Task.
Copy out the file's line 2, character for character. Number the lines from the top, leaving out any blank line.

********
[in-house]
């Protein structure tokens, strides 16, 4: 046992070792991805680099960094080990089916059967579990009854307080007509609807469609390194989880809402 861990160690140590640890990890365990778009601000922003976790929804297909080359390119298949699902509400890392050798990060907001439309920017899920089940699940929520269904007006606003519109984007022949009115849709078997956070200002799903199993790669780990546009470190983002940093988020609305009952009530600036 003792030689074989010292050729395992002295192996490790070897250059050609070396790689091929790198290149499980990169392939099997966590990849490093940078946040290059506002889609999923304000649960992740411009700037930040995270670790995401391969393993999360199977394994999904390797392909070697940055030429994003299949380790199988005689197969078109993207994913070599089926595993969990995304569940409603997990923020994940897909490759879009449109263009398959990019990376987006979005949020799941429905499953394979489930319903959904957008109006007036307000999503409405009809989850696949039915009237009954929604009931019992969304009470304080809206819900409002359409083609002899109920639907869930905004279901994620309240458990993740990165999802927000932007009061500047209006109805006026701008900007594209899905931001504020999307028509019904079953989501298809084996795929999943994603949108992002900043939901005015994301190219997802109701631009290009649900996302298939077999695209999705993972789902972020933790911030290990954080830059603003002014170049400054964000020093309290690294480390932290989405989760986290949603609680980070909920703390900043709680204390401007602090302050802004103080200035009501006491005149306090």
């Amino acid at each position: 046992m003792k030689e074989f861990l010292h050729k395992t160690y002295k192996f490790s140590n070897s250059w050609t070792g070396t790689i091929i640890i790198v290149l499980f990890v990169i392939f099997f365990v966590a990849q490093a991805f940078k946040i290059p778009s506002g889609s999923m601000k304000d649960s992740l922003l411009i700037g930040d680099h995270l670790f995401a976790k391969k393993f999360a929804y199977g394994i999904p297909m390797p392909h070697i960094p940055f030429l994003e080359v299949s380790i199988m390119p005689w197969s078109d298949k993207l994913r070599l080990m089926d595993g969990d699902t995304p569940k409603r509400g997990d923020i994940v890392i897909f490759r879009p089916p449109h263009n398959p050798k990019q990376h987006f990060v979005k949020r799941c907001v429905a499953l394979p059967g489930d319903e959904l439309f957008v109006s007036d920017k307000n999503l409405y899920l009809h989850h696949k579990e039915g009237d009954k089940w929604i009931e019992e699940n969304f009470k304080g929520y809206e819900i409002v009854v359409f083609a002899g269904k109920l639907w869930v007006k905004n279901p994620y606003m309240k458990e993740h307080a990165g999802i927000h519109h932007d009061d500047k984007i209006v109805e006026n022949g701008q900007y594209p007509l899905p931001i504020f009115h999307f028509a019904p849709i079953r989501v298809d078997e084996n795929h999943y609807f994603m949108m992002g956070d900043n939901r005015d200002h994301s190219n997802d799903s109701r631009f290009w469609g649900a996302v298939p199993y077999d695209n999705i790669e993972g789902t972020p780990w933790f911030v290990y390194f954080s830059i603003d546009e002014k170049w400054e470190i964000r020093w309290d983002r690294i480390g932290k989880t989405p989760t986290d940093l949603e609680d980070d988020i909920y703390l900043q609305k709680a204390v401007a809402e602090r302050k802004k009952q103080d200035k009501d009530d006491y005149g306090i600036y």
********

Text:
């Protein structure tokens, strides 16, 4: 046992070792991805680099960094080990089916059967579990009854307080007509609807469609390194989880809402 861990160690140590640890990890365990778009601000922003976790929804297909080359390119298949699902509400890392050798990060907001439309920017899920089940699940929520269904007006606003519109984007022949009115849709078997956070200002799903199993790669780990546009470190983002940093988020609305009952009530600036 003792030689074989010292050729395992002295192996490790070897250059050609070396790689091929790198290149499980990169392939099997966590990849490093940078946040290059506002889609999923304000649960992740411009700037930040995270670790995401391969393993999360199977394994999904390797392909070697940055030429994003299949380790199988005689197969078109993207994913070599089926595993969990995304569940409603997990923020994940897909490759879009449109263009398959990019990376987006979005949020799941429905499953394979489930319903959904957008109006007036307000999503409405009809989850696949039915009237009954929604009931019992969304009470304080809206819900409002359409083609002899109920639907869930905004279901994620309240458990993740990165999802927000932007009061500047209006109805006026701008900007594209899905931001504020999307028509019904079953989501298809084996795929999943994603949108992002900043939901005015994301190219997802109701631009290009649900996302298939077999695209999705993972789902972020933790911030290990954080830059603003002014170049400054964000020093309290690294480390932290989405989760986290949603609680980070909920703390900043709680204390401007602090302050802004103080200035009501006491005149306090």